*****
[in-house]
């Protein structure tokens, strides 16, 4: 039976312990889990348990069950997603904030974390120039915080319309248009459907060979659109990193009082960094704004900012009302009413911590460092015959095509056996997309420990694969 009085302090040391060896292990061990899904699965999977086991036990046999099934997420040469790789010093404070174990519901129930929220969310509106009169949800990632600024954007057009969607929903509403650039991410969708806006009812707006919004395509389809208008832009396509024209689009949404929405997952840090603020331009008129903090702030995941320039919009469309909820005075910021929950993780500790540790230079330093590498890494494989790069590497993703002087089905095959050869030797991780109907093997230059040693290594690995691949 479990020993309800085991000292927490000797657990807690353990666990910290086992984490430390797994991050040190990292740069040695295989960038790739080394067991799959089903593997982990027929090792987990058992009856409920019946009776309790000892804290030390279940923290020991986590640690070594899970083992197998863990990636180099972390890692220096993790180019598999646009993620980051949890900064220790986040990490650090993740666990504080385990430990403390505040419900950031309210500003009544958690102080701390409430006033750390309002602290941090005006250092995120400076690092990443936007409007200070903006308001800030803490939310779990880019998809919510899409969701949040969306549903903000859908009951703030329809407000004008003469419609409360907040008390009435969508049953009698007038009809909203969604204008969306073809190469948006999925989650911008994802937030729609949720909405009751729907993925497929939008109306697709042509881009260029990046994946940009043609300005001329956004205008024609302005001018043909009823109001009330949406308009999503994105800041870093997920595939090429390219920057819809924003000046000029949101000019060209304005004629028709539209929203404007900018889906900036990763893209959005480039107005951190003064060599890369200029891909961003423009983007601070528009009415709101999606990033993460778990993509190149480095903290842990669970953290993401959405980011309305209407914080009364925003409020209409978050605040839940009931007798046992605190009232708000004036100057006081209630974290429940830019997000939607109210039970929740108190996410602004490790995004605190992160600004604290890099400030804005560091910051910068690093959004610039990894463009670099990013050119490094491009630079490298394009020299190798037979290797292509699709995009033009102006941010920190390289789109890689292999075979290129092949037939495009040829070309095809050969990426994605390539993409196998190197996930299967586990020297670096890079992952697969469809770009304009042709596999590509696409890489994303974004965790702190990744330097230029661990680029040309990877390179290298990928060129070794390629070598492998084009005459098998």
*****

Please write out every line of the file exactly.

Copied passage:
[in-house]
């Protein structure tokens, strides 16, 4: 039976312990889990348990069950997603904030974390120039915080319309248009459907060979659109990193009082960094704004900012009302009413911590460092015959095509056996997309420990694969 009085302090040391060896292990061990899904699965999977086991036990046999099934997420040469790789010093404070174990519901129930929220969310509106009169949800990632600024954007057009969607929903509403650039991410969708806006009812707006919004395509389809208008832009396509024209689009949404929405997952840090603020331009008129903090702030995941320039919009469309909820005075910021929950993780500790540790230079330093590498890494494989790069590497993703002087089905095959050869030797991780109907093997230059040693290594690995691949 479990020993309800085991000292927490000797657990807690353990666990910290086992984490430390797994991050040190990292740069040695295989960038790739080394067991799959089903593997982990027929090792987990058992009856409920019946009776309790000892804290030390279940923290020991986590640690070594899970083992197998863990990636180099972390890692220096993790180019598999646009993620980051949890900064220790986040990490650090993740666990504080385990430990403390505040419900950031309210500003009544958690102080701390409430006033750390309002602290941090005006250092995120400076690092990443936007409007200070903006308001800030803490939310779990880019998809919510899409969701949040969306549903903000859908009951703030329809407000004008003469419609409360907040008390009435969508049953009698007038009809909203969604204008969306073809190469948006999925989650911008994802937030729609949720909405009751729907993925497929939008109306697709042509881009260029990046994946940009043609300005001329956004205008024609302005001018043909009823109001009330949406308009999503994105800041870093997920595939090429390219920057819809924003000046000029949101000019060209304005004629028709539209929203404007900018889906900036990763893209959005480039107005951190003064060599890369200029891909961003423009983007601070528009009415709101999606990033993460778990993509190149480095903290842990669970953290993401959405980011309305209407914080009364925003409020209409978050605040839940009931007798046992605190009232708000004036100057006081209630974290429940830019997000939607109210039970929740108190996410602004490790995004605190992160600004604290890099400030804005560091910051910068690093959004610039990894463009670099990013050119490094491009630079490298394009020299190798037979290797292509699709995009033009102006941010920190390289789109890689292999075979290129092949037939495009040829070309095809050969990426994605390539993409196998190197996930299967586990020297670096890079992952697969469809770009304009042709596999590509696409890489994303974004965790702190990744330097230029661990680029040309990877390179290298990928060129070794390629070598492998084009005459098998």